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    Maybe there's no overhead difference, but there is definitely a difference in the size of the compiled code. C code almost always compiles significantly smaller than C++ code, which means when the program gets loaded into RAM on an embedded system, there will be more RAM left over for overhead.
     
  17. GOGZILLA

    GOGZILLA Double-Uranium Member

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    that depends on alot of things
     
  18. SuperMan91

    SuperMan91 New Member

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    is someone gonna help me out alil?...lol
     
  19. deusexaethera

    deusexaethera OT Supporter

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    Fuck off noob, we're talking about complicated big-people stuff now.

    :big grin:

    Seriously though, what's left that you don't understand? You got handed the answer you were looking for.
     
  20. CodeX

    CodeX Guest

    You are not defining the enumerated types properly. First of all, you need to set the initial value, it can be anything but is most often 0. Also, you need to use {}'s instead of ()'s... just a syntax detail. And one last thing, you are setting your ships values to values like 25, 50, 100... this does not belong in an enumerated type. Enumerated types are used for counts of things, often used to index an array of structs, therefore having a beginning of 0 and then a single digit increment (0,1,2,3,4... etc). If you intended the values you are assigning to your ships to represent health or something you should not use an enumerated type.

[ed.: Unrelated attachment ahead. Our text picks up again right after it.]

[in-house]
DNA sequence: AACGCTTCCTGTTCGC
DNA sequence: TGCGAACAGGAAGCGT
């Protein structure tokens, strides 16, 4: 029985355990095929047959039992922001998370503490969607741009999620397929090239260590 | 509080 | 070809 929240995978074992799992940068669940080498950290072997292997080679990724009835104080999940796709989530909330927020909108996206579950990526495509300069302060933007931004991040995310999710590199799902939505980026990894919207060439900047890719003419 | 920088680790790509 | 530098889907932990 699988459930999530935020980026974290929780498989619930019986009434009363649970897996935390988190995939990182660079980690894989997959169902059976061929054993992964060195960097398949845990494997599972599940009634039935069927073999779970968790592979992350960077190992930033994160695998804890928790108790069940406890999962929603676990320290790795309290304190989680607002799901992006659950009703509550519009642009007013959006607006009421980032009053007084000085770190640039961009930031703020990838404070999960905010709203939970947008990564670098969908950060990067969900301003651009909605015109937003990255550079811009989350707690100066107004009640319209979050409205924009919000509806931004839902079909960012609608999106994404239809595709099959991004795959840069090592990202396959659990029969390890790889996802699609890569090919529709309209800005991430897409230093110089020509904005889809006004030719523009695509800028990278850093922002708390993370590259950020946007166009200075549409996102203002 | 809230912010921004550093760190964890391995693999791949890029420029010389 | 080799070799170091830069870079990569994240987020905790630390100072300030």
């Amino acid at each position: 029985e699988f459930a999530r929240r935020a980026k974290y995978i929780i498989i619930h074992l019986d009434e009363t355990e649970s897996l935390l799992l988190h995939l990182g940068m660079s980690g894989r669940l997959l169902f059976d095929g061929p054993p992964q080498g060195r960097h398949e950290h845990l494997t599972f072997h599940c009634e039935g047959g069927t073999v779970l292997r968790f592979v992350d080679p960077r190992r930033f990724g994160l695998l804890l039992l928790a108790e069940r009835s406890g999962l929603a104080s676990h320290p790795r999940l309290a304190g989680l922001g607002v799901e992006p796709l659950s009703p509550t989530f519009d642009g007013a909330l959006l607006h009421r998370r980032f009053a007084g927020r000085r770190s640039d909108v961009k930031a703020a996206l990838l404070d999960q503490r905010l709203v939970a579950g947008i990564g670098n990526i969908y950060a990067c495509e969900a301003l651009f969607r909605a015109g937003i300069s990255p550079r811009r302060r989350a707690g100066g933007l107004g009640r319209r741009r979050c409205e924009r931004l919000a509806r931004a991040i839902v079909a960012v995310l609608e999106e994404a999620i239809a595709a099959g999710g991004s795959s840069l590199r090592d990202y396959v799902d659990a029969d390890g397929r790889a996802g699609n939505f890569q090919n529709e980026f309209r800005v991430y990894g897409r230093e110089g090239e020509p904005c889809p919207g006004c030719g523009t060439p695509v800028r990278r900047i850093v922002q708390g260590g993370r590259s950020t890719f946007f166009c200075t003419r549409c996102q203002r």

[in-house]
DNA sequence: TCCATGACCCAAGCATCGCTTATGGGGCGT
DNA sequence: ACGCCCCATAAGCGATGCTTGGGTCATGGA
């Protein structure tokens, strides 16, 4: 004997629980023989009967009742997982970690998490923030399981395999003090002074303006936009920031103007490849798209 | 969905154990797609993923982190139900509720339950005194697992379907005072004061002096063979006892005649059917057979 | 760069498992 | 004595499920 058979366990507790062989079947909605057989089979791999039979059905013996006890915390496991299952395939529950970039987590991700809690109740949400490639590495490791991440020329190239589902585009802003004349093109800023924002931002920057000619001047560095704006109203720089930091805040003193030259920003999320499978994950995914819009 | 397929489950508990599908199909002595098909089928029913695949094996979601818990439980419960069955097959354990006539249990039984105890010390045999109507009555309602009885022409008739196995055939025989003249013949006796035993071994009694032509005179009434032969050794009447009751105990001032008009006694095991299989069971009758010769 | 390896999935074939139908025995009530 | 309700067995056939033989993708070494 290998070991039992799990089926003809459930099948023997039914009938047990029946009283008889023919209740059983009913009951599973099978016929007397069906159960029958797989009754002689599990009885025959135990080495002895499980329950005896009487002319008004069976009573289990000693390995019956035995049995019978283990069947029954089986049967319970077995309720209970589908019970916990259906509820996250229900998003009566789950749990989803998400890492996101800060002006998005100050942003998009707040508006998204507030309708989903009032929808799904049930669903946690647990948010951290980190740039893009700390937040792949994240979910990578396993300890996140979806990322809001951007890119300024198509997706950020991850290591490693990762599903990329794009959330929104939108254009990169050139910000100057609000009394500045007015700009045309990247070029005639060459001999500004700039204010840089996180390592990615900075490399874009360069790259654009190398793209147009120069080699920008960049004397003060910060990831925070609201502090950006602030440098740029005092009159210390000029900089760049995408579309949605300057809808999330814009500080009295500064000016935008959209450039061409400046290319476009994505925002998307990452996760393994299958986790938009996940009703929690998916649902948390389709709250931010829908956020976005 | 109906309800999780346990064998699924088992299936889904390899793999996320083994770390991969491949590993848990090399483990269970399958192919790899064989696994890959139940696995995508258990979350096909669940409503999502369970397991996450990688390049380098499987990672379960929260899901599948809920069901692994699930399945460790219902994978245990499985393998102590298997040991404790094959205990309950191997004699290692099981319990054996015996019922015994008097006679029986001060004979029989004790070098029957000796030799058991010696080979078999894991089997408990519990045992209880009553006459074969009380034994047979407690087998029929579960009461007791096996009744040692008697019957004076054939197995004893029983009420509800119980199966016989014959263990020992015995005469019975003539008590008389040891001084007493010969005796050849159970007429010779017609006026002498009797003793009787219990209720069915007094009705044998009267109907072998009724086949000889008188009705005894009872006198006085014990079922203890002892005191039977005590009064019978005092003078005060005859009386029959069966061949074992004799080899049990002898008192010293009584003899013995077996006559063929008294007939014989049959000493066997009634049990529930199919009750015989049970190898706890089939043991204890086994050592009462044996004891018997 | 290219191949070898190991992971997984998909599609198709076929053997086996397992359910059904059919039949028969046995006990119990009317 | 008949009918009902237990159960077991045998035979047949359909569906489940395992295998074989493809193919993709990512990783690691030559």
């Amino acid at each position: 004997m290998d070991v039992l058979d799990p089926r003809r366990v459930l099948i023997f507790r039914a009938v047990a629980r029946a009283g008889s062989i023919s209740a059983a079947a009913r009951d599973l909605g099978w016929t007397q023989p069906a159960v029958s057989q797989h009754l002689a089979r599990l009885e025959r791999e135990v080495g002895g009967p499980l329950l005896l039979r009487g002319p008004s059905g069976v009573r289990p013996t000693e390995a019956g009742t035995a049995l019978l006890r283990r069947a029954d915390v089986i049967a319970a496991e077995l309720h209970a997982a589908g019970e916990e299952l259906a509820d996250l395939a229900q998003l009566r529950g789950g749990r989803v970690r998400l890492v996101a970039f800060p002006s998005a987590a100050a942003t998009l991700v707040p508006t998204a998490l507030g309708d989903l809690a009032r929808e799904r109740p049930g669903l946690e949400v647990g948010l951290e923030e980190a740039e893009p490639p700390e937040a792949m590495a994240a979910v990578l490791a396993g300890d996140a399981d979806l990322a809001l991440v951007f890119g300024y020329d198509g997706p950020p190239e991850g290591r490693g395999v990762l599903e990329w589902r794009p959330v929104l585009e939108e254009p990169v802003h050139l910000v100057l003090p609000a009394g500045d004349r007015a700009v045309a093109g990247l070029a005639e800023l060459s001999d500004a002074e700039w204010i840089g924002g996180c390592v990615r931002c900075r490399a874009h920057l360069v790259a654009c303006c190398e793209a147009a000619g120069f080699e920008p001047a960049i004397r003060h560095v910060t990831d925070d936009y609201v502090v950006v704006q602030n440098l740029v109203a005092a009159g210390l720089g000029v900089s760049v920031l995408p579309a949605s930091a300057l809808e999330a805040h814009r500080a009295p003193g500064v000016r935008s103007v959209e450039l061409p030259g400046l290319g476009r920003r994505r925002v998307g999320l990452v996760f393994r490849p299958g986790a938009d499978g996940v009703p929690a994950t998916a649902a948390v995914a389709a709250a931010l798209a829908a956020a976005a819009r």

Code:
    #include <iostream>
    using namespace std;
    
    int main()
    {
        enum Difficulty 
        {
            Novice = 0, 
            Easy, 
            Normal, 
            Hard, 
            Unbeatable,
            DIFFICULTY_COUNT
        };
    
        enum Ship 
        {
            Fighter = 0, 
            Bomber, 
            Cruiser, 
            Destroyer,
            SHIP_COUNT
        };
    
        const int ALIEN_POINTS = 150;
        const int health[SHIP_COUNT] = {25,25,50,100};
        int alienskilled = 10;
        int score = alienskilled * ALIEN_POINTS;
        Ship myShip = Bomber;
        Difficulty myDifficulty = Easy;
    
        cout << "score: " << score << endl << endl;
        cout << "To upgrade will cost "    << (health[Cruiser] - health[myShip]) << " Resource Points." << endl;
        system("pause");
        return 0;
    }
    Basically, I just setup an array to hold the health values (or resource points or whatever the hell they are supposed to be) of each of the ship types. You can then index that array with an element of the Ship enumeration (which starts at 0 with fighter and ends at 3 with cruiser).

    You should only use enumerated types when the value of the enumeration is arbitrary. They are basically used to assign a name to a counted value, you could just as easily use a bunch of #define directives. I believe internally enumerated types are treated as unsigned int's, though I could be wrong about that.
     
    Last edited by a moderator: Apr 18, 2008